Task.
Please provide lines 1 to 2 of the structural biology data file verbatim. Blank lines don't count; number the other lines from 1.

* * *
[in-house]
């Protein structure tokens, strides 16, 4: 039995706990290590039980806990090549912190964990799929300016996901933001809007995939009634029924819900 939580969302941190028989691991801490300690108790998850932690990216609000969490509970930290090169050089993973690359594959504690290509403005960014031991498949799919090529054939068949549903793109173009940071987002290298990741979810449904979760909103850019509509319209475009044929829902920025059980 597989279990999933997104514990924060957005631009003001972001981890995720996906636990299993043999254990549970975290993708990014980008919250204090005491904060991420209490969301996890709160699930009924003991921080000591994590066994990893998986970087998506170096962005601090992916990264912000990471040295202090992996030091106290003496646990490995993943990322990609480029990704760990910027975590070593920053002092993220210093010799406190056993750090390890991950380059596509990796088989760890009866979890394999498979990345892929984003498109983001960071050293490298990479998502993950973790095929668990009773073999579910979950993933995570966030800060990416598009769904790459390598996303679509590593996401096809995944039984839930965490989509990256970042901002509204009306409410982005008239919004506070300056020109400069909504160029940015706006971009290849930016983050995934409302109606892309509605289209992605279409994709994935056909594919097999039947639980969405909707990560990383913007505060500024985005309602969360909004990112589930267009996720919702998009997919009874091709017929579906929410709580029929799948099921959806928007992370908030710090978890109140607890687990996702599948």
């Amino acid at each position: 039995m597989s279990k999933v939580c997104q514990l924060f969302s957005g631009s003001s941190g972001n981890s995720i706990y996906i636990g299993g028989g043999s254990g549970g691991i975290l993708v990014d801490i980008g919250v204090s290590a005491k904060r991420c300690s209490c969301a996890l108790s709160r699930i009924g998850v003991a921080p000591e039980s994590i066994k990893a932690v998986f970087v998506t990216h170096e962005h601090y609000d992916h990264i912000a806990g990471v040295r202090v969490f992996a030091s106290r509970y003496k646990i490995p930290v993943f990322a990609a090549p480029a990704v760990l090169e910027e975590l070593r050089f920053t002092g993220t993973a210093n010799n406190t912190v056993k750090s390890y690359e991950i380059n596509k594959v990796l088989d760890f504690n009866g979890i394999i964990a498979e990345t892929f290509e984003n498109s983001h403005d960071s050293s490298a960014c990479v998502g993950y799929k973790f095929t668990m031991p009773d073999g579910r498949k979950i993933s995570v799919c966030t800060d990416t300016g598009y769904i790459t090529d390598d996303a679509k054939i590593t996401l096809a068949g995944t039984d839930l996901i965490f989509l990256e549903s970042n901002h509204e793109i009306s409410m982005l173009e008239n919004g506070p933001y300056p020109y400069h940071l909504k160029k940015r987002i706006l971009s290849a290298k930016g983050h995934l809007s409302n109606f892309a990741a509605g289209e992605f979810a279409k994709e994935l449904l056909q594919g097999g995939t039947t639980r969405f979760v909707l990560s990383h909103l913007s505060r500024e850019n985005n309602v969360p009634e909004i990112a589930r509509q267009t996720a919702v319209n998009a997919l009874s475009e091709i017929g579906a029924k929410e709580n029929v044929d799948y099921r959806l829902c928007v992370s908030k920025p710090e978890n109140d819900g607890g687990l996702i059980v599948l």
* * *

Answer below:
[in-house]
């Protein structure tokens, strides 16, 4: 039995706990290590039980806990090549912190964990799929300016996901933001809007995939009634029924819900 939580969302941190028989691991801490300690108790998850932690990216609000969490509970930290090169050089993973690359594959504690290509403005960014031991498949799919090529054939068949549903793109173009940071987002290298990741979810449904979760909103850019509509319209475009044929829902920025059980 597989279990999933997104514990924060957005631009003001972001981890995720996906636990299993043999254990549970975290993708990014980008919250204090005491904060991420209490969301996890709160699930009924003991921080000591994590066994990893998986970087998506170096962005601090992916990264912000990471040295202090992996030091106290003496646990490995993943990322990609480029990704760990910027975590070593920053002092993220210093010799406190056993750090390890991950380059596509990796088989760890009866979890394999498979990345892929984003498109983001960071050293490298990479998502993950973790095929668990009773073999579910979950993933995570966030800060990416598009769904790459390598996303679509590593996401096809995944039984839930965490989509990256970042901002509204009306409410982005008239919004506070300056020109400069909504160029940015706006971009290849930016983050995934409302109606892309509605289209992605279409994709994935056909594919097999039947639980969405909707990560990383913007505060500024985005309602969360909004990112589930267009996720919702998009997919009874091709017929579906929410709580029929799948099921959806928007992370908030710090978890109140607890687990996702599948």